Want to improve your FPV drone racing skills? The new DRL simulator might be the key to leveling yourself up to pro drone pilot status.
The Drone Racing League (shortened to DRL) finally released its simulator, called the DRL SIM, on the Epic Games store. The Epic Games Store is a “curated digital storefront” for both PC and Mac, that is designed to better support game developers. Games purchased on the Epic Games Store give more money to the developers than most other purchasing platforms (88% of the price goes directly to developers when purchased through Epic Games, versus 70% on many other stores).
That adds to the growing list of ways to access the DRL Sim, which includes PlayStation, Xbox and Steam. What’s more, the DRL simulator only costs $9.99. For example, it launched on PlayStation 4 this past April, though the original simulator launched back in June 2017.
The DRL simulator is designed to help complete newbies learn the basics (there are training missions that’ll take you from player-to-pilot in a few hours), while helping experienced racing pros hone their skills and practice on virtual versions of tracks that they wouldn’t necessarily have access to in real life.
With the simulator, you’ll fly virtual drones through digital versions of famous locations, like landmark palaces, NFL stadiums and iconic sports arenas. You’ll get to choose from more than two dozen unique maps, and fly on replicas of 18 different DRL tracks that have actually been used.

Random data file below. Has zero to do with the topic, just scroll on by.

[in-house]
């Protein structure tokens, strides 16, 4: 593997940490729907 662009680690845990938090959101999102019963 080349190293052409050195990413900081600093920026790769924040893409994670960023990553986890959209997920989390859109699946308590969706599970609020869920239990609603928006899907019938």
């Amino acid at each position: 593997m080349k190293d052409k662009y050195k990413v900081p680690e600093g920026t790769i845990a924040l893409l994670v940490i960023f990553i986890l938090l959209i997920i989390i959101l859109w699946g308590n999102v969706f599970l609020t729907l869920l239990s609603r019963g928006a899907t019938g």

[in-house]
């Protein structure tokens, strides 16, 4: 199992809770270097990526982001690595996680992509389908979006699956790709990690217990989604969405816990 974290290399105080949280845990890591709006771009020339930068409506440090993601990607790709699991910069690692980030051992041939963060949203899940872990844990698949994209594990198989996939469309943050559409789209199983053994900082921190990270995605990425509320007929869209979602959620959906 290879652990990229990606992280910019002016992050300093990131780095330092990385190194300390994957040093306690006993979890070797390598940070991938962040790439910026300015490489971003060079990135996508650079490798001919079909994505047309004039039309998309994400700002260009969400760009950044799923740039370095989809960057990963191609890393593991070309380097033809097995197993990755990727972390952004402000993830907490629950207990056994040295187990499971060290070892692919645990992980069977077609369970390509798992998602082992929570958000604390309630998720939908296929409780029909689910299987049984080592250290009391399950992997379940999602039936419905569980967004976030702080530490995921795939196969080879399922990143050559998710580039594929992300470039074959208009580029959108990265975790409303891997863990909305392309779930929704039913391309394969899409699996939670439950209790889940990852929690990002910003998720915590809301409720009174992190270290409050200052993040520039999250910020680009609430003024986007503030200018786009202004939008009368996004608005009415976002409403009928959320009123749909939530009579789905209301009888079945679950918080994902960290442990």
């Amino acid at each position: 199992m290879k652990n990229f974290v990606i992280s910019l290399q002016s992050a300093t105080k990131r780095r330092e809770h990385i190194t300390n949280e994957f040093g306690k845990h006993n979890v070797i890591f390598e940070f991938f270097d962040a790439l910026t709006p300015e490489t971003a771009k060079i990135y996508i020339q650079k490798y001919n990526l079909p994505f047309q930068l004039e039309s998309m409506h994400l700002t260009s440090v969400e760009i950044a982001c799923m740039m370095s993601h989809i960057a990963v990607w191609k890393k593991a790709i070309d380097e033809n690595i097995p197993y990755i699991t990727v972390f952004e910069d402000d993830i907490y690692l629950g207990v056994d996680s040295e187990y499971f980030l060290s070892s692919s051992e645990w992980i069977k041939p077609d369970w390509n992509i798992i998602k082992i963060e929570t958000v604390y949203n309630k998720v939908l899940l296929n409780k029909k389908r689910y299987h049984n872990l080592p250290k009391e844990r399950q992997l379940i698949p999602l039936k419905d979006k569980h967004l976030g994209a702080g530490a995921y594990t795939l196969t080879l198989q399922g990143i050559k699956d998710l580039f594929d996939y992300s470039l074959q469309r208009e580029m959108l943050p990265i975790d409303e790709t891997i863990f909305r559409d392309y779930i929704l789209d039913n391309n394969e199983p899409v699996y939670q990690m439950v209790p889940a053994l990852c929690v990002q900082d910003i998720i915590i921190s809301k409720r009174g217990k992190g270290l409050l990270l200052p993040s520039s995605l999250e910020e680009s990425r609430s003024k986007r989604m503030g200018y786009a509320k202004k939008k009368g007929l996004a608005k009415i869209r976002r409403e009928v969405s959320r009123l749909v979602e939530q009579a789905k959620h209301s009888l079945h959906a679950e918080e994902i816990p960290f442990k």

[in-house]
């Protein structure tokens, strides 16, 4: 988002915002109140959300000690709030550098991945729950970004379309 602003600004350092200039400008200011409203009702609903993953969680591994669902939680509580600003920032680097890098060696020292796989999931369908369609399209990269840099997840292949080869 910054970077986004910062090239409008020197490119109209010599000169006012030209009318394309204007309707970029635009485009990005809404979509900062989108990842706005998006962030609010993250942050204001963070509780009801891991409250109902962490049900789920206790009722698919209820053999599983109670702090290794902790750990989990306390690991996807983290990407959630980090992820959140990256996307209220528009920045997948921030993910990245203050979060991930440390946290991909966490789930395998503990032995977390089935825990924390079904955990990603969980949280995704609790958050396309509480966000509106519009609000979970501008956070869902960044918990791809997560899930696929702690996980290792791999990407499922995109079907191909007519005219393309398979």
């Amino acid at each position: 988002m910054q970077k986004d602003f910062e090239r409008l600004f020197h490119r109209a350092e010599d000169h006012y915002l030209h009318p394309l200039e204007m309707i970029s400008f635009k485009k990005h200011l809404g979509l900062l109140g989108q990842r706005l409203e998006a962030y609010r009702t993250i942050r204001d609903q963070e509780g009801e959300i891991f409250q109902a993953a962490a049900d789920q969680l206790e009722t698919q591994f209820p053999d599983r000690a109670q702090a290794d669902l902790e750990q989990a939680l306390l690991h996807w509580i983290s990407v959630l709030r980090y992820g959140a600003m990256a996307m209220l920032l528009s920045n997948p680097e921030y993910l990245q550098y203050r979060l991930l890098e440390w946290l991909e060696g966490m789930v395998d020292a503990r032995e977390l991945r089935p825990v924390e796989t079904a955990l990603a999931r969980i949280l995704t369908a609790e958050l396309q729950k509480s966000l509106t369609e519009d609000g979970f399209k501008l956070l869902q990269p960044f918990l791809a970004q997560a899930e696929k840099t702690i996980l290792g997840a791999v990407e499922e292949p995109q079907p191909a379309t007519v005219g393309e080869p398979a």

There’s even a public leaderboard posted online, so everyone can know who the best simulator pilots really are.
You can also use the game as a way to compete for a chance to become a professional pilot in the Drone Racing League in the league’s annual esports tournament, the DRL SIM Tryouts.
DRL is a global, professional drone racing property, consisting of all aspects of the FPV and drone racing lifestyle, including putting on worldwide events, creating its own custom-built racing drones and broadcasting races on TV. The Drone Racing League, which was created in 2015, has raised millions of dollars in funding since its inception, from investors including Hearst Ventures, CAA Ventures and Muse lead singer Matthew Bellamy, and Miami Dolphin’s owner Stephen Ross’s venture-capital firm RSE Ventures.
But the launch of the $10 DRL simulator signals that DRL is looking to push into the consumer market and make drone racing more accessible to anyone.
Theoretically someone not ready to drop hundreds of dollars on a racing drone — but who already has an Xbox — might easily drop $10 on a simulator game. From there, that person is hooked on drone racing and might end up buying their own physical drone, and might also tune into (and become a fan of) the live events. In fact, DRL promises that — after completing the training session in the SIM — you’ll be able to fly an FPV drone in the wild.
And growth is here. DRL told The Drone Girl in April 2020 that average year-over-yer viewership increased by nearly 200%, while virtual drone racing participation increased by 90%, and its social media fanbase grew by 60%. A 2020 report from Transparency Market Research predicts that the drone-racing market could reach $786 million by 2027.
And while the simulator is a key step in helping drone racing become more accessible to more people, they’re not the only ones on the mission. The 2021 launch of the DJI FPV drone was also a giant leap for the industry as the Chinese drone maker’s $1,299, ready-to-fly drone wowed fans with its maximum speeds of 87 mph, 4K/60fps 120 Mbps camera and OcuSync video transmission module.
Have you used the DRL simulator? What do you think of it, and how does it compare to flying drones in real life? Leave your thoughts in the comments below!